With LaShay there every morning, it gives her credibility when she speaks on behalf of the morning show. And everyday she's there, she's learning more and more each day, just by being a part of good radio show. It shows in her airchecks; she's learning how to deliver a good break on her own, how to smile on a mic while talking about what's relevant and compelling. Now what if we did that for every station with every syndicated daypart ... wow!
7) Because of callout research are today's Urban and Urban AC programmers going to be slower in adding and playing new music? And what is the maximum number of spins a record in power rotation could be expected to receive in a given week on WEUP?
It depends. Research is good, but the streets don't lie. Power rotation is about 50-55 at WEUP.
8) Of all the skills you have gained through the years, is there an area you'd like to improve?
Organization and memory. I will write something down and then forget where I wrote it.
9) How do you account for and what effect do you feel the continuing ratings dominance WEUP has in Huntsville going to have on the market? Do you feel there are going to be new challengers from other formats?
Because of the owners of the radio station (Hundley Batts and Dr. Virginia Caples) and their commitment to creating wealth for the next generation and giving back and just being in general all-around good people, we have been allowed to take our time and create an atmosphere that would best be described as "The people behind the personalities make the team. Empower the people and the team wins."
Everyone has a personality. Most of us have multiple personalities, but it's the people behind the personalities who make up your team. Teach them the basics, the fundamentals of radio, then empower them with their own imagination and creativity, and then the most important part ... listen to them! Listen to their ideas for promotions, remotes, elements ... whatever!
This is what we do at WEUP. We don't have a high turnover and I believe it's because of this. All of the people here are in the streets and our listeners know them. No one passes the buck when it comes to our listeners and if they have a question about WEUP, everyone is empowered to answer it to the best of their knowledge. If they can't, they find out for them.
How do I account for our ratings? Our people behind the personalities. From traffic to sales and promotions to programming, each and every one of us makes up a winning team. As far as challenges go, we always feel that we'll have challenges and the biggest will always be ourselves. It's hard keeping your edges sharp, staying disciplined and focused, always striving to do your best; that's the real challenge on a daily basis. The most important thing we can all do in this game is remain students of radio, of our industry, and always have a thirst for more knowledge. We believe if we continue to do that here at WEUP, we'll be all right.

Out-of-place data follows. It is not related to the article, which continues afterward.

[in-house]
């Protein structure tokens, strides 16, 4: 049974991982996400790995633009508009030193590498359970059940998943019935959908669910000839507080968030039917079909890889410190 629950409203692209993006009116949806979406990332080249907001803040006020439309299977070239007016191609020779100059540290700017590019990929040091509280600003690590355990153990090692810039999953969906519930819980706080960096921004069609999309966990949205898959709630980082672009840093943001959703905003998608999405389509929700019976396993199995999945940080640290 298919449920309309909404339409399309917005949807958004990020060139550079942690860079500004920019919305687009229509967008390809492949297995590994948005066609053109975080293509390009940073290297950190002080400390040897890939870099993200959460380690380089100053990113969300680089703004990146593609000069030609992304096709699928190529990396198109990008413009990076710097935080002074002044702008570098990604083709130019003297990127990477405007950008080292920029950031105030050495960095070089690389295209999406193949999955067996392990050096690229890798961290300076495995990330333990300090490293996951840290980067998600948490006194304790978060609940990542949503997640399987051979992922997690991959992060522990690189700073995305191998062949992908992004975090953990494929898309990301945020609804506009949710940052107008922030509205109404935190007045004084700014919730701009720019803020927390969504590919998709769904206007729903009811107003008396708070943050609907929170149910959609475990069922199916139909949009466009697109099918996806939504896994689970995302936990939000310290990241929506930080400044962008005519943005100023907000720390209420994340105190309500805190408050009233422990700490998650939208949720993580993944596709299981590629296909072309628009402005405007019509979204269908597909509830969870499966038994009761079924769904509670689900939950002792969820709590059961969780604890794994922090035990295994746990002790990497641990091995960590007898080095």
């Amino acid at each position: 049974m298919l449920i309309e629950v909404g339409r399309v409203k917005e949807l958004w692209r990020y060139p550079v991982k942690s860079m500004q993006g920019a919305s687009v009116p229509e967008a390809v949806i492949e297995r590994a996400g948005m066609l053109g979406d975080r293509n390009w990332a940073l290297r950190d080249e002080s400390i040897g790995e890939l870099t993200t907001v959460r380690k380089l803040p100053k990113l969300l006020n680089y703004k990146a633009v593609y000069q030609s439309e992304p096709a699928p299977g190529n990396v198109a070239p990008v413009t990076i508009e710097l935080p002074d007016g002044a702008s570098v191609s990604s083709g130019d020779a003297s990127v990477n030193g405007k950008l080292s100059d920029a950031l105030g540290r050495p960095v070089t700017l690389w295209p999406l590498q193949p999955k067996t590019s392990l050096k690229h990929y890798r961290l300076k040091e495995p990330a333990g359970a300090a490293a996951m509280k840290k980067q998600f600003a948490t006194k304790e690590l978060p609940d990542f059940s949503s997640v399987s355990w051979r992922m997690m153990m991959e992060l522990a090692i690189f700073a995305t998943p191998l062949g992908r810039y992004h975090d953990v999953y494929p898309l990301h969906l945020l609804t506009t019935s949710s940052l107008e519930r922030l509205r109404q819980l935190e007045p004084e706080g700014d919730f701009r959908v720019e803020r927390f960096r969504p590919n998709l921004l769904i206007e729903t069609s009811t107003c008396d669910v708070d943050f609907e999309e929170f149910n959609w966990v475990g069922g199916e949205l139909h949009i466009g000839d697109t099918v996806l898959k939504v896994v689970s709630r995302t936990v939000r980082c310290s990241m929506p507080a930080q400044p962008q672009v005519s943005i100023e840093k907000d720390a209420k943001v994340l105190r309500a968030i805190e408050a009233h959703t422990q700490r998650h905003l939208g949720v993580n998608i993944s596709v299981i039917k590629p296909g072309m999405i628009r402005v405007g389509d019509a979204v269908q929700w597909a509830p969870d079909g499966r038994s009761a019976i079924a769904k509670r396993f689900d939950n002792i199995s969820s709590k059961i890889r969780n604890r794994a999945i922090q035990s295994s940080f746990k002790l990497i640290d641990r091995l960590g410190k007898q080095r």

10) As you look back over your career ... any regrets? Missed opportunities?
Nope, for the most part I've always done what I wanted to do. When really cool things came my way that I thought were fun, I did them, so I regret nothing, judge no one and keep moving forward
What would people who think they know Big Ant be surprised to know about you?
Nothing really, I'm an open book (did mornings for years, nothing is sacred in the mornings), so everyone knows that I dressed in drag, don't wear underwear, drink like a fish, dated porn stars and strippers while traveling the nation with porn stars and strippers for the world's largest strip club chain, smoked a joint with Tu-pac, DJ'ed on a cruise ship, like chick flicks, musicals and Classic Rock, taught Country line dancing, rolled a truck five times on three different occasion, had more car accidents than I can remember -- none while drunk ... (except one, but I didn't roll it; I jumped it over a four-foot pile of gravel), I've broken my left ankle twice and the right one three times, I secretly want to be the reincarnation of Evel Knievel, and love being a husband and a Dad. Yeah, everybody knows that's stuff. Oh, and I like anchovies on my pizza.
What are your hobbies?
Riding my Harley Davidson Road Glide 105th anniversary edition, #813 out of 1,500 made with my smoking hot wife on the back. I also like making homemade beef jerky
Minnesota Vikings ... nothing else matters!
Do you feel that Urban stations should be more careful not to blindly copy formats but tailor them specifically to the age and racial make-up of their own markets?
Yes, that's why most of us got into radio. We were originals; we were different than the other kids in the class
How important is consistent marketing to a station's overall success?
Nothing's more important ... nothing! And be creative about it, think outside the box. Hell, throw out the box and think about it. Remember, no one twittered until Twitter twitted its first tweet.